Wanderings in Wessex eBook

This eBook from the Gutenberg Project consists of approximately 332 pages of information about Wanderings in Wessex.

The “Tout” forms the eastern extremity of Worbarrow Bay; this boldly placed and precipitous little hill forms a sort of miniature Gibraltar and is one of the outstanding features of this bewilderingly intricate shore.  On the farther or western side of the bay is the exquisite Arish Mel Gap,[1] that, taking all points into consideration, particularly that of colouring, is probably the finest scene of its kind on the English coast.  Picturesquely placed at the head of the miniature valley is Lulworth Castle, grey and stern, and making an ideal finish to the unforgettable picture.  A spring in the recesses of the dell sends a small and sparkling stream down to the gap, the sides of which in spring and early summer are a blaze of white and gold, challenging the cliffs in their display of colour.  A path climbs gradually by an old wind-torn wood up the landward side of Bindon Hill, with gorgeous rearward views across the fields of Monastery Farm to the northern escarpment of the Purbeck Hills.  The path very soon reaches the top of Bindon that seems to drop directly to Mupe Bay and its jagged surf-covered rocks.  In two miles from Arish Mel the path ends directly above the delectable Lulworth Cove, and of all ways of reaching that unique and lovely little place this is the most charming.  Care must be taken on the steep side of Bindon.  Several accidents have taken place here.  One of them is perpetuated by an inscription on a board placed upon the hillside.  The path must be followed until it drops into the road leading to the landward village.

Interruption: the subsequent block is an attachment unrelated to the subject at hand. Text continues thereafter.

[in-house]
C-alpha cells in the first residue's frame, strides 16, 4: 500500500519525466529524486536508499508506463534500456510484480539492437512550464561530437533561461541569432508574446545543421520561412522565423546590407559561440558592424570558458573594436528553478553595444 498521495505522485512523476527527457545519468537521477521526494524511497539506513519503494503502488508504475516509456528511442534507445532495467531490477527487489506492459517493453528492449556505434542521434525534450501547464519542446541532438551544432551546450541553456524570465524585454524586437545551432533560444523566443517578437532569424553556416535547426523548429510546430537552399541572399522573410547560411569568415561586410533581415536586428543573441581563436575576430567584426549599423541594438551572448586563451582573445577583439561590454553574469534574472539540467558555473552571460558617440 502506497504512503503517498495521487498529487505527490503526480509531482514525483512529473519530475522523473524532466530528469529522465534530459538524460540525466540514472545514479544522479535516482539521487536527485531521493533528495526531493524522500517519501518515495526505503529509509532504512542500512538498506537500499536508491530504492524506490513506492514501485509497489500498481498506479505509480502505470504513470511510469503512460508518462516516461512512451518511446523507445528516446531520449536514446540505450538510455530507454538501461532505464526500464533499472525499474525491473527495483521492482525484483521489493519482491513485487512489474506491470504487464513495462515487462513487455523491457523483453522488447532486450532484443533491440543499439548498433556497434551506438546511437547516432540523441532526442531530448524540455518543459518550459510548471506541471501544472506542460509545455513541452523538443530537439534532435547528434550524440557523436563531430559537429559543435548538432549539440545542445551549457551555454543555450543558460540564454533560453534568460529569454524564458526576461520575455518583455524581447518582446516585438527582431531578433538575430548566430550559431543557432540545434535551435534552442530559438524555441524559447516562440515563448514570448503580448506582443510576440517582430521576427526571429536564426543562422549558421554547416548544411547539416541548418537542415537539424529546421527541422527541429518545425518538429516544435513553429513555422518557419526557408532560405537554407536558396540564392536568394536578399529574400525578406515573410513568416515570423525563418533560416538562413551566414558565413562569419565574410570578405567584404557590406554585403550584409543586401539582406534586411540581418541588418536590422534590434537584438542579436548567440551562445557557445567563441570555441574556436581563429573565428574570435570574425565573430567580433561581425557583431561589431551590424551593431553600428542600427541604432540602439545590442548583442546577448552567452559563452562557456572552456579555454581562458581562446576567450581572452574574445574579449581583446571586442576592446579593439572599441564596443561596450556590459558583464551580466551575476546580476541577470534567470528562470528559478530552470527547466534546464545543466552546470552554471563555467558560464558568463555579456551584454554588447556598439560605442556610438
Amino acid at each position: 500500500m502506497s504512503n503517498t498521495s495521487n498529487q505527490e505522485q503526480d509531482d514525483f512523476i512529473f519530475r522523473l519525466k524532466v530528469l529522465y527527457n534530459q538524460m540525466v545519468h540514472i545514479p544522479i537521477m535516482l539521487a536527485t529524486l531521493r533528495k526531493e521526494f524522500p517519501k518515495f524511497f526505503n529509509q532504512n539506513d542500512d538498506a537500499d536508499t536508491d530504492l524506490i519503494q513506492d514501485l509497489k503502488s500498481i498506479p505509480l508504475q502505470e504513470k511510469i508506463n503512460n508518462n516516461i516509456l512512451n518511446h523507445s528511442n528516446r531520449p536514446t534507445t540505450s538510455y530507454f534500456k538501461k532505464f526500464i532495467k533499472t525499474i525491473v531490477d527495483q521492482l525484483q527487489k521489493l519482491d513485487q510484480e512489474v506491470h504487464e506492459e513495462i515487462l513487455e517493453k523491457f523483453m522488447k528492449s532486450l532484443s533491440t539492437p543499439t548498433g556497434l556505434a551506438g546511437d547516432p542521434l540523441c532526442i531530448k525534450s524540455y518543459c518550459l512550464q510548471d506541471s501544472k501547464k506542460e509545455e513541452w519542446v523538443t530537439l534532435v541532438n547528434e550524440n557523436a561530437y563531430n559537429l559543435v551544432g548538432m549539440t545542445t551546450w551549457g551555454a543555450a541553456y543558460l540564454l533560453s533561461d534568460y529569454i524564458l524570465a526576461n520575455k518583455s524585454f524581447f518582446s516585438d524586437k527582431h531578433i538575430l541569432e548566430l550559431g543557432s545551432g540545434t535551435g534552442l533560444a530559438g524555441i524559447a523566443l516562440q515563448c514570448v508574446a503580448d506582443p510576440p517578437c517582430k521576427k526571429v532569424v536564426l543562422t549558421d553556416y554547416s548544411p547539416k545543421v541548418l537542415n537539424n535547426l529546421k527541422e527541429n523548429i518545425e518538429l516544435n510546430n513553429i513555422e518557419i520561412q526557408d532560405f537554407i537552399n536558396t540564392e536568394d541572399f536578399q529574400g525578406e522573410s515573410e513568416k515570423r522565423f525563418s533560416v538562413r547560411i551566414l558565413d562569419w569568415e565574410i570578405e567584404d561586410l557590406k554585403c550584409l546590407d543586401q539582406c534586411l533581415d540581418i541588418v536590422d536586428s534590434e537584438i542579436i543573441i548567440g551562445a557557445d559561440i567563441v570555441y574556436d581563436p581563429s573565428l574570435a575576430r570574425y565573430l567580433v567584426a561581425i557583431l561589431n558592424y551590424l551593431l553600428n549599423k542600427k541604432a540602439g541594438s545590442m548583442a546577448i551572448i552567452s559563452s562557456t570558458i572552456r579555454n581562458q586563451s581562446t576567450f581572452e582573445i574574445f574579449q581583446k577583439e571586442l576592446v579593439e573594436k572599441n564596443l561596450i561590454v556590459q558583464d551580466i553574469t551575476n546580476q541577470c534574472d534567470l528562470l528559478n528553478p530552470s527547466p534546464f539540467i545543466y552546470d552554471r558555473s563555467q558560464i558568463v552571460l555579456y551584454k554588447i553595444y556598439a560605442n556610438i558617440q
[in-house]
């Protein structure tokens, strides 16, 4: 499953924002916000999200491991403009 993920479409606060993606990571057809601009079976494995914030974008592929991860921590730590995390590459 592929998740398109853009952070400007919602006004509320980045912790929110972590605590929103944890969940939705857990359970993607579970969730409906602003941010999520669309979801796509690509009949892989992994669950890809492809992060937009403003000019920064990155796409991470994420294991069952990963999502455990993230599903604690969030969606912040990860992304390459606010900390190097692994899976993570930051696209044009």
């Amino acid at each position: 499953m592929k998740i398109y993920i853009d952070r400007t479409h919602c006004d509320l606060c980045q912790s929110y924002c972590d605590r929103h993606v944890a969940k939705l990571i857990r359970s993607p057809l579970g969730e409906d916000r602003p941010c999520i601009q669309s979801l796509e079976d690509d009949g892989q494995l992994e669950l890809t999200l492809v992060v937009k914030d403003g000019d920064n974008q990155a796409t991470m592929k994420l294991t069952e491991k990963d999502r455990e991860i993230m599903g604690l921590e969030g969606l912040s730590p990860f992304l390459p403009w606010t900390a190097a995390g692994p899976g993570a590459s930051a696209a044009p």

[1] Correctly—­Arish Mel.  “Gap” and “Mel” are synonyms in Dorset.


Lulworth bids fair, or ill, to become a “resort” apart from the descents from Bournemouth or Weymouth, which are only of a few hours’ duration.  Before the Great War there was an extension of West Lulworth round the foot of Bindon Hill, but the railway at Wool is still a good five miles away and the great majority of seaside visitors seem to fight shy of any place that has not a station on the beach.

Lulworth has been described and photographed so many times that a description seems needless.  It would want an inspired pen to do any portion of this coast full justice.  Suffice it to say that the cove is almost circular, 500 yards across, and that the entrance is so narrow as to make it almost invisible from the open sea.  The contortions of the cliff face within the cove would alone render the place famous.

More often sketched than Lulworth; perhaps because it is easier to draw, is Durdle Door or Barn Door, the romantic natural arch that juts out at the end of Barndoor Cove.  The outline has all the appearance of stage scenery of the goblin cavern sort.  So lofty is the opening that a sailing boat can pass through with ease.  Behind it is the soaring Swyre Head, 670 feet high, and the third of that name in Dorset.  Between this point and Nelson Fort on the west of Lulworth Cove is Stair Hole, a gloomy roofless cavern into which the tide pours with a terrifying sound, especially when a strong sou-wester is blowing.

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Wanderings in Wessex from Project Gutenberg. Public domain.
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